The Corruption Eradication Commission (KPK) headquarters in Setiabudi, South Jakarta. (SP Photo/Ruht Semiono)

Doubts Over KPK's Willingness to Investigate Irregularities in Covid-19 Mitigation Budget

BY :TARA MARCHELIN

APRIL 23, 2020

Jakarta. The Corruption Eradication Commission, or KPK, said a new legal instrument is needed to monitor the government's Covid-19 mitigation budget in addition to its own circular on the procurement of goods and services for pandemic mitigation issued on April 2. 

The KPK circular requires any procurement to be conducted according to Government Goods and Services Procurement Policy Agency (LKPP) regulations, which are based on the principles of transparency, effectiveness, accountability and value for money to avoid acts of corruption.

"The circular will only work if we have a legal instrument to enforce it," former KPK chairman Bambang Widjojanto said in an online discussion with anti-corruption watchdog Indonesia Corruption Watch on Wednesday.

Bambang said the KPK should coordinate a special task force dedicated to corruption eradication and prevention during a pandemic.

He regretted the KPK had not sent a team to monitor aid distribution to regional areas during the coronavirus crisis.

"The fact that the KPK has not done this might imply that it doesn't take monitoring the pandemic mitigation budget seriously enough," Bambang said.

The KPK's seriousness in monitoring the budget has also been questioned by Abdul Fickar Hadjar, a lecturer in law at Trisakti University in Jakarta.

He said the KPK should start with investigating "conflict of interest" scandals involving President Joko "Jokowi" Widodo's often-lampooned millennial advisors.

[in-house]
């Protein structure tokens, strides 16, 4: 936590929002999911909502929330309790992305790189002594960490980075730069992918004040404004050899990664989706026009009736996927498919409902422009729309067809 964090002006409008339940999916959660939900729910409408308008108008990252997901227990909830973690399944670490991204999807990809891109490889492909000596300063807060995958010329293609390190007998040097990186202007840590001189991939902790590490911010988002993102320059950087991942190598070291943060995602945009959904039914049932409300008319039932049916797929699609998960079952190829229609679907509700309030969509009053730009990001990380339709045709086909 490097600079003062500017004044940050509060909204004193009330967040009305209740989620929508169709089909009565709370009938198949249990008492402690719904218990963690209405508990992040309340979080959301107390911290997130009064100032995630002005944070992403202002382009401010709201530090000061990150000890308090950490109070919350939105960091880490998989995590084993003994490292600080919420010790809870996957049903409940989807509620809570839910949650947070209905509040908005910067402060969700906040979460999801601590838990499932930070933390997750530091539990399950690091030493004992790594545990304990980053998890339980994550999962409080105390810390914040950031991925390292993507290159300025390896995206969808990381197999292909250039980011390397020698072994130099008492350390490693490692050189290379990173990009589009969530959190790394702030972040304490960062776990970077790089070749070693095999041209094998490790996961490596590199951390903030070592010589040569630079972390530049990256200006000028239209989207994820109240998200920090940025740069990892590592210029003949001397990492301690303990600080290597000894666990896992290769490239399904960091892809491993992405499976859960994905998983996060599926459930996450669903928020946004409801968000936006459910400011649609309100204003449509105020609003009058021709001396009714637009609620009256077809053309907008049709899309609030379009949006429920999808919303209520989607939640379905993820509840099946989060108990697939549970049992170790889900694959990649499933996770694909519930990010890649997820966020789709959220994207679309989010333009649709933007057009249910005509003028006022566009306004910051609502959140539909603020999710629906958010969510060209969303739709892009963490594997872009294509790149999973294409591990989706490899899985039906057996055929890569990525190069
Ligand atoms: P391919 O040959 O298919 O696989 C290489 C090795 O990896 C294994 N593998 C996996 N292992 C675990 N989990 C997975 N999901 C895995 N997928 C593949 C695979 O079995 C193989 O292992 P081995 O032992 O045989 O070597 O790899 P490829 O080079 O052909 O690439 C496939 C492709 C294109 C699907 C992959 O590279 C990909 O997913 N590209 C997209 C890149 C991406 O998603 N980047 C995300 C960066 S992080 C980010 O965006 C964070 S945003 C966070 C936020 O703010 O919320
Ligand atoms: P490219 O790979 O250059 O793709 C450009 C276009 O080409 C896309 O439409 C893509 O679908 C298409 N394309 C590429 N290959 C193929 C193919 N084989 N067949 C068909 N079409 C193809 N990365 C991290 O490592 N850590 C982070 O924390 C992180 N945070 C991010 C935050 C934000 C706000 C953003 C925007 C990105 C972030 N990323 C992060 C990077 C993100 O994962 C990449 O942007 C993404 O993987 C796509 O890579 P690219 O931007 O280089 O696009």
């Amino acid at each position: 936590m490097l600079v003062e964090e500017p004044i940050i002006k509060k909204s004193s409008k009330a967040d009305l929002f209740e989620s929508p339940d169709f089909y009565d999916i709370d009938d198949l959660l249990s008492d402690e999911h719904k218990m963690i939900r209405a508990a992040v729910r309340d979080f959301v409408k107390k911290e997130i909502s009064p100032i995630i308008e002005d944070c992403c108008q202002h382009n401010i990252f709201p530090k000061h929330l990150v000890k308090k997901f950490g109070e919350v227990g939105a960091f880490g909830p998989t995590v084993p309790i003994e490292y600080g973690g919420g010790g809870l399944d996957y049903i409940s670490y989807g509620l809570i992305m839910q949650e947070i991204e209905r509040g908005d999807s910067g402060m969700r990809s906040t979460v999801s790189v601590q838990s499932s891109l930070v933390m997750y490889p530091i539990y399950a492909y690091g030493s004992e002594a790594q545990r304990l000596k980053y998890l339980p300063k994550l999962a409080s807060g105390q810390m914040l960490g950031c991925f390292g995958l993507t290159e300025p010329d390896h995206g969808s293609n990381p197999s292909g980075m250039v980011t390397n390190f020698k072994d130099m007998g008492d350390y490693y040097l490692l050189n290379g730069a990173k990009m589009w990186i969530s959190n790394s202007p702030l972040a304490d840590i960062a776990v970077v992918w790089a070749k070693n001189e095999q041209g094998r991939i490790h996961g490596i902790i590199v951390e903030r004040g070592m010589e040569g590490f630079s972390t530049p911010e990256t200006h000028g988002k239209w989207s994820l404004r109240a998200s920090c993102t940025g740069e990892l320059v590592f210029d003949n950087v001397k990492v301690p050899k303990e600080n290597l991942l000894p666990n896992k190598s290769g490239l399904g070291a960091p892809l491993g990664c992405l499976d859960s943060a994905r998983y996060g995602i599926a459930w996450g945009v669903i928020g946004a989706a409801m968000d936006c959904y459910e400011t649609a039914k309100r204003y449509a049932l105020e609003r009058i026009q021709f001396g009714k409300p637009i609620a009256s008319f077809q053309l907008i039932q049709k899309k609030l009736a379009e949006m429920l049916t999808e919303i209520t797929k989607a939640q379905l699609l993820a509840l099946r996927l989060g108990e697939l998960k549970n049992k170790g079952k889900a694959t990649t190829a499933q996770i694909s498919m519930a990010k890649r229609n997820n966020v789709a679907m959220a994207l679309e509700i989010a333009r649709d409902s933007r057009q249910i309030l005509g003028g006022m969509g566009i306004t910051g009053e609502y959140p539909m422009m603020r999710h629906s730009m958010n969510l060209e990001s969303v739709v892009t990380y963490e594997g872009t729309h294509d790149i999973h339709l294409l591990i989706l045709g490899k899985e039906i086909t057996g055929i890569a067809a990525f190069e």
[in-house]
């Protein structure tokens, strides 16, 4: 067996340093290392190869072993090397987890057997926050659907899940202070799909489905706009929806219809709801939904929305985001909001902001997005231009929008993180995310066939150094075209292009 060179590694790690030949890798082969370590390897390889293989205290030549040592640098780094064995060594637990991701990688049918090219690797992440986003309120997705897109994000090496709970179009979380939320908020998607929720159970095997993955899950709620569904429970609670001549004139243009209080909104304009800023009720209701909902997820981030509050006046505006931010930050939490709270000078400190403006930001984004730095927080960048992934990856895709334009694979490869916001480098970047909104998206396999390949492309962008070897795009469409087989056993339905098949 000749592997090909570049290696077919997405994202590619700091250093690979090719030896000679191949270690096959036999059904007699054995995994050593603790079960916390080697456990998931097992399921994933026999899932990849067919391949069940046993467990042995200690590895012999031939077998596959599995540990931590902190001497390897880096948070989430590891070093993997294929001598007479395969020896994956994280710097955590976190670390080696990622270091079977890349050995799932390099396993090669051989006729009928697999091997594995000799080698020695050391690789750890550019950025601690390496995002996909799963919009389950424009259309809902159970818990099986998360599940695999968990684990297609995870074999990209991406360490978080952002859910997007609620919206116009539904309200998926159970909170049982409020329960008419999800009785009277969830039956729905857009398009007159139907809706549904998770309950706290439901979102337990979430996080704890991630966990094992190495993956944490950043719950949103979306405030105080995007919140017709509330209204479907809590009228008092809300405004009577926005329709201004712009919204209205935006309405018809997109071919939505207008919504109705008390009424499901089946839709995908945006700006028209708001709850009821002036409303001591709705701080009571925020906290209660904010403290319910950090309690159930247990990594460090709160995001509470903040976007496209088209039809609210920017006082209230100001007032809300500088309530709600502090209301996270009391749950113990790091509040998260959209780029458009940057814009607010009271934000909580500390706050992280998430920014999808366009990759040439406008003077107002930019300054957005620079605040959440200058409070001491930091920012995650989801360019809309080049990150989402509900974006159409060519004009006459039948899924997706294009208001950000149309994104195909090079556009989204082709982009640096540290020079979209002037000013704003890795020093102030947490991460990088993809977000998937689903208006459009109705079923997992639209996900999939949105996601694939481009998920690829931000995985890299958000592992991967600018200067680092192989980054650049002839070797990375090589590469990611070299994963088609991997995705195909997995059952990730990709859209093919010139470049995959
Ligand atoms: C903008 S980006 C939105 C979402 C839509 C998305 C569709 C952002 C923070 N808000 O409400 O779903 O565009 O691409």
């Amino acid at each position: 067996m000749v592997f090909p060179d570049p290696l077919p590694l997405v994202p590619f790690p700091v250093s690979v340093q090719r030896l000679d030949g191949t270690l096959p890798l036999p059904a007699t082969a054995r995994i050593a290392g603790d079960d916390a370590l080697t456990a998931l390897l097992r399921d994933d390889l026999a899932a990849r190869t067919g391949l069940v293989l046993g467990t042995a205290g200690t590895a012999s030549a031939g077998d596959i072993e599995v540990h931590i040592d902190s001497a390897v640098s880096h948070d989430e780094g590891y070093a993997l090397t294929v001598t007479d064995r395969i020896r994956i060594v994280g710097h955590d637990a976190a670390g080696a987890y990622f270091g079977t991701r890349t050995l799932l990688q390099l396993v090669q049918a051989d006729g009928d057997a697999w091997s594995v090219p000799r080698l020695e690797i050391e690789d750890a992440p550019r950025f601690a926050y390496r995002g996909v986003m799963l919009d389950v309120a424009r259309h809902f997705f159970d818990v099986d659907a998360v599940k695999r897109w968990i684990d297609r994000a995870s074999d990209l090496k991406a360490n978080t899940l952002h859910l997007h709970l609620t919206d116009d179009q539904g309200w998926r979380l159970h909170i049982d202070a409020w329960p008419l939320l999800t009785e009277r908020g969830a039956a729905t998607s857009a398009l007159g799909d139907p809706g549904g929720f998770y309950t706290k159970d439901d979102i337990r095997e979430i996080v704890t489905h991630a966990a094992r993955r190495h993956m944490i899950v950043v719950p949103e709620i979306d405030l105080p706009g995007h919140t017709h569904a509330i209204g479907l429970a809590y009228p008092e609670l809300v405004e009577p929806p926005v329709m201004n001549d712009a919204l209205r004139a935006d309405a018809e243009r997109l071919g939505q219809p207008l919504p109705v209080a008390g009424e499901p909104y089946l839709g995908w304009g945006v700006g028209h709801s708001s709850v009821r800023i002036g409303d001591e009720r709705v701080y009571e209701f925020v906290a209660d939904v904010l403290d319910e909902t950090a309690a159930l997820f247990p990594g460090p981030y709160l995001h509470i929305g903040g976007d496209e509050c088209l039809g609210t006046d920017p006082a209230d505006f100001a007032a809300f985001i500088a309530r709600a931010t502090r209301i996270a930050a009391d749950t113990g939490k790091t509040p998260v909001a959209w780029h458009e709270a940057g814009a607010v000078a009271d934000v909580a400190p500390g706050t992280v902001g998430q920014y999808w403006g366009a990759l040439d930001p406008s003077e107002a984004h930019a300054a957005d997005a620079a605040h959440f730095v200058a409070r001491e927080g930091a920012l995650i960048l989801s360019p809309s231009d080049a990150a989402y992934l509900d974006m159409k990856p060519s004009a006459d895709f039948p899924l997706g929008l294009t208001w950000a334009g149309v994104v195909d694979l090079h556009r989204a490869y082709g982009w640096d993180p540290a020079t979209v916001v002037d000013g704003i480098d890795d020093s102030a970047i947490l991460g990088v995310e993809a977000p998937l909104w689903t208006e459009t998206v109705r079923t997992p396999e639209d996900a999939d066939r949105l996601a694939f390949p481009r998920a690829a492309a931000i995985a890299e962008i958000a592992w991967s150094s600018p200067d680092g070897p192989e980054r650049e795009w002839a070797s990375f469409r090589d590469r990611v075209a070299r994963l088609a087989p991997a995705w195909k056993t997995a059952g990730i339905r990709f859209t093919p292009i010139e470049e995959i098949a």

Belva Devara's resignation over the pre-employment card scandal and Andi Taufan Garuda Putra's unauthorized letters to sub-district heads asking for support for his own company's program should be ground enough for investigation, according to Abdul. 

"Let's be realistic. These cases involved conflicts of interest, the root of all corruption. If the KPK is serious in monitoring the government's Covid-19 mitigation budget, they should start by investigating these cases," Abdul said.

A former commissioner of the KPK, Mohammad Jasin, said he also had serious doubts over the antigraft agency's ability to investigate corruption cases involving the pandemic mitigation budget since the new KPK Law issued in 2019 had severely reduced its investigatory powers. 

"The law requires the KPK to ask for the president's permission before investigating corruption cases involving state officials. It would be very difficult for the KPK to start an investigation into graft cases involving the Covid-19 mitigation budget," he said.

Constitutional law expert and a lecturer at Jakarta's Jentera Law School, Bivitri Susanti, also doubted the KPK would be willing to investigate corruption involving the pandemic mitigation budget due to conflicts of interest in the commission itself.

"They might start up an investigation, but once the case starts to involve law enforcers or government officials, I'm afraid it's not going to go anywhere," she said.

 

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